Man fined £68,000 for clearing woodland without planning permission

Scorey's Copse in Horton Heath
A photograph of the woodland at Scorey's Copse in Horton Heath that was destroyed by the landowner (Image credit: Eastleigh Borough Council)

A man who destroyed ancient woodland without planning permission has been ordered to pay more than £65,000 for breaching a Tree Preservation Order.

Tree Preservation Orders, or TPOs, are an important consideration when applying for planning permission, and in some cases they can preclude development on a plot. 

In 2021, James Barney illegally cleared woodland at Scorey’s Copse in Horton Heath, Eastleigh, and pleaded guilty to breaching a TPO in February at Southampton Magistrates’ Court. 

He has now been ordered to pay Eastleigh Borough Council £50,000, as well as the council’s costs of £17,841 and a victim surcharge of £190. Eastleigh Borough Council says this is the biggest fine it has secured for breaching a TPO.

It is not entirely clear whether Mr Barney intended to build upon the land, but Cllr Nicholas Couldrey from Eastleigh Borough Council told Homebuilding & Renovating he hopes this outcome serves as a warning not to dismiss TPOs before building on a plot.

“We have to change the culture. The fact is a lot of people will take out a hedgerow or even a tree before they apply for planning permission, and most councils are getting pretty fed up with this," he said.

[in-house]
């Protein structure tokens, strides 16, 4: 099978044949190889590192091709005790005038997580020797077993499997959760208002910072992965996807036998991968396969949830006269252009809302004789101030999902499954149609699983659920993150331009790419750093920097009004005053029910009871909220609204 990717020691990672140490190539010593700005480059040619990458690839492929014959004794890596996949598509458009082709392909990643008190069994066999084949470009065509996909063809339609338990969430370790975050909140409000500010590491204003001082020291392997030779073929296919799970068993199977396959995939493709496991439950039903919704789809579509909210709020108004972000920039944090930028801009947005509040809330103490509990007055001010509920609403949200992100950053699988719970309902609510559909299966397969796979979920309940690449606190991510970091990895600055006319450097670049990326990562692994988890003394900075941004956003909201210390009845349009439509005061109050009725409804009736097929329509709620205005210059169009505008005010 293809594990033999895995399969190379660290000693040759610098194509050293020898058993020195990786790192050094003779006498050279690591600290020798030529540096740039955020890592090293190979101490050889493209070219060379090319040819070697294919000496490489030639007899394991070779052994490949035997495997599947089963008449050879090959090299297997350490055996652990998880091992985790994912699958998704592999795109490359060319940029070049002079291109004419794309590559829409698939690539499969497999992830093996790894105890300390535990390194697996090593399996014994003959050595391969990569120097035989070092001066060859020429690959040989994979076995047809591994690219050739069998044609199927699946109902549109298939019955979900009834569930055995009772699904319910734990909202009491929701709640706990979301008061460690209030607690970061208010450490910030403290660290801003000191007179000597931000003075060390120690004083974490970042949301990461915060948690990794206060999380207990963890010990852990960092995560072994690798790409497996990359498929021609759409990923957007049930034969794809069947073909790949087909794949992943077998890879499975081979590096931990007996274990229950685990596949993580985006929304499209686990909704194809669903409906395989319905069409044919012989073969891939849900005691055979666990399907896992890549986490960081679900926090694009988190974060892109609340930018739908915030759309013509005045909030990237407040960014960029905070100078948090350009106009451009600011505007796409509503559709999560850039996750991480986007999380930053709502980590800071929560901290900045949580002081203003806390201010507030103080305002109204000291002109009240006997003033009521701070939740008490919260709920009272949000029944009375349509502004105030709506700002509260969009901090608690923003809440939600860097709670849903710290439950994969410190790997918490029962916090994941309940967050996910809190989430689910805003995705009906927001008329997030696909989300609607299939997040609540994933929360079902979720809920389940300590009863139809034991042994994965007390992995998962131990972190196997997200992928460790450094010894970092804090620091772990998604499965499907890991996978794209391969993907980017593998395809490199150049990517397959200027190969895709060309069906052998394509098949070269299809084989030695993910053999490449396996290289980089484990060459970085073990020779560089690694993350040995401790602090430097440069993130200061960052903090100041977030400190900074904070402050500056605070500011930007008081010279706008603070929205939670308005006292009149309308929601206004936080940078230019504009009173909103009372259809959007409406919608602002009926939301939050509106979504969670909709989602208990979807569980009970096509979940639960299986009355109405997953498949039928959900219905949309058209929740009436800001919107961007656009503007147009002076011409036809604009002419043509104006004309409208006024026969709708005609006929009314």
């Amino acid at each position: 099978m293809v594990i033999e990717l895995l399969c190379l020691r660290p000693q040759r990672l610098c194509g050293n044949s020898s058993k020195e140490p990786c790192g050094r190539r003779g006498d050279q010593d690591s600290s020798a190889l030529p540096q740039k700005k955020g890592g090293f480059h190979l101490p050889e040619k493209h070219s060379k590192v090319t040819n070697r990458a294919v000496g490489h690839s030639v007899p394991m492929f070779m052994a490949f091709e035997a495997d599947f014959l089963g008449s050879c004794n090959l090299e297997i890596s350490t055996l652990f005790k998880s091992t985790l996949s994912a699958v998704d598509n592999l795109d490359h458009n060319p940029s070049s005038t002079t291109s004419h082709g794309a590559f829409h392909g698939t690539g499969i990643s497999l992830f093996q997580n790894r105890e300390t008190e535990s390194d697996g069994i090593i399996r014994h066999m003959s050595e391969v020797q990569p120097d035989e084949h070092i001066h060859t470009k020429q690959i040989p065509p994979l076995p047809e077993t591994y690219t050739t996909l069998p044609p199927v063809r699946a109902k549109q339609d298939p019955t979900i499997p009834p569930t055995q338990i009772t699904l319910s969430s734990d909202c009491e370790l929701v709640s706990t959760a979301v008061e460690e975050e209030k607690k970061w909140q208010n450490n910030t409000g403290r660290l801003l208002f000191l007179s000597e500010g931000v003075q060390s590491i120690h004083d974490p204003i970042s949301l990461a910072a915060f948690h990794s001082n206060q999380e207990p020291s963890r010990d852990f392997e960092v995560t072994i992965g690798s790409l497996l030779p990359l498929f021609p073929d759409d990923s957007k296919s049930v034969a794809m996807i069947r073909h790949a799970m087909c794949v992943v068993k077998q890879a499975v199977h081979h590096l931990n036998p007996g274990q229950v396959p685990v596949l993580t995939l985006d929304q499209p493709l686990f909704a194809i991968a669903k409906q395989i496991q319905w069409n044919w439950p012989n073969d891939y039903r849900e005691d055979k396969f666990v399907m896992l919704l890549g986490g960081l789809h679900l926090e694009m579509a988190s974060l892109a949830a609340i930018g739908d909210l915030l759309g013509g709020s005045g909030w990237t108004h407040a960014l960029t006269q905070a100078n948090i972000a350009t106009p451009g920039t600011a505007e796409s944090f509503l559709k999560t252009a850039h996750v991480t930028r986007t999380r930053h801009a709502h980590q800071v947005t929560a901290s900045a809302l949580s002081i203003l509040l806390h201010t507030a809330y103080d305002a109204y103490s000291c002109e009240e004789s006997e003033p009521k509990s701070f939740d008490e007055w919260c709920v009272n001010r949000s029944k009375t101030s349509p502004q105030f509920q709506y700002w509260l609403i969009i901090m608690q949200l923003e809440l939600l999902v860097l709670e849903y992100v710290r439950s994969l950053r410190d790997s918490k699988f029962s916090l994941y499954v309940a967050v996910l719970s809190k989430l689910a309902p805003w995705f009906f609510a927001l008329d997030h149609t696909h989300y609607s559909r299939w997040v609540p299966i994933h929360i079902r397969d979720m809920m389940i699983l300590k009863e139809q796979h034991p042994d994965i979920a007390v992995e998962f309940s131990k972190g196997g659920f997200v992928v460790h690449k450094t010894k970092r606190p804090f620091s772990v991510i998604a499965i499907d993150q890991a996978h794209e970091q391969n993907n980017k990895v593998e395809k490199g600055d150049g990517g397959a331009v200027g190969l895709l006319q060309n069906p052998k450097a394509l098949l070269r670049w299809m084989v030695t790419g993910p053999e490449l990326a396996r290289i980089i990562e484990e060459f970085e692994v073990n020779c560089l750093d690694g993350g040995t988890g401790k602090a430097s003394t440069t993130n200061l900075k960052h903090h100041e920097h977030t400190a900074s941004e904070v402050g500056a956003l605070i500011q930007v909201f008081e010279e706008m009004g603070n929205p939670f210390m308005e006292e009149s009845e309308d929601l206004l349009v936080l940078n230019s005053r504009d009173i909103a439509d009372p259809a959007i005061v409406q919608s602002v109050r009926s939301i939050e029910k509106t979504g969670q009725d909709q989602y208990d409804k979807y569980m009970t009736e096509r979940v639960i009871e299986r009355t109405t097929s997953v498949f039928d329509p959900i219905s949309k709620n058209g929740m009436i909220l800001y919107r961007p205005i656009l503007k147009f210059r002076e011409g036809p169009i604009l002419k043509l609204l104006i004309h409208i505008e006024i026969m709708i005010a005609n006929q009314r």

"We live in a very crowded country and we need strict planning laws. There’s no power to stop someone changing their back garden for private use, but if it’s for commercial development then that’s an entirely different matter."

Mr Barney’s actions were ‘unacceptable’

Mr Barney purchased the area of woodland in Scorey’s Copse for £80,000 at auction last year, which did not have any planning permission attached to it. 

Then on 12 April he began clearing the woodland by pulling down oak, ash, birch, poplar and hawthorn trees before eventually setting the wood on fire. 

Councillors moved in and took out an immediate enforcement action so that no further work could be carried out without local authority consent. The council eventually prosecuted Mr Barney under the Town & Country Planning Act. 

Paul Holmes MP described Barney's actions as "unacceptable" and added, "Now it is essential that the site can be restored fully to how it was before Mr Barney took his axe to it.”

What to know about Tree Preservation Orders

Checking whether any trees on a plot are subject to a TPO is one of our top tips for plot hunting success.

You cannot assume that you can simply cut down these trees, and in some instances a TPO might mean that you are not able to build on the land. 

If a TPO is in place and you are able to build on the land then you must consider the preservation and protection of that tree. This is important from a design perspective but also your budget because it might affect your cost when it comes to building foundations.

It's also important to note that if your home or plot of land is inside a conservation area then permission is needed from your local council to remove any tree.

Jack Woodfield
News Editor

Jack has worked in journalism for 11 years and is the News Editor for Homebuilding & Renovating, a role he has had since 2019. He strives to break the most relevant and beneficial stories for self builders, extenders and renovators, including the latest news on the construction materials shortage and hydrogen heating. In 2021 he appeared on BBC's The World at One to discuss the government's planning reforms. 

He enjoys testing new tools and gadgets, and having bought his first home in 2013, he has renovated every room and recently finished a garden renovation.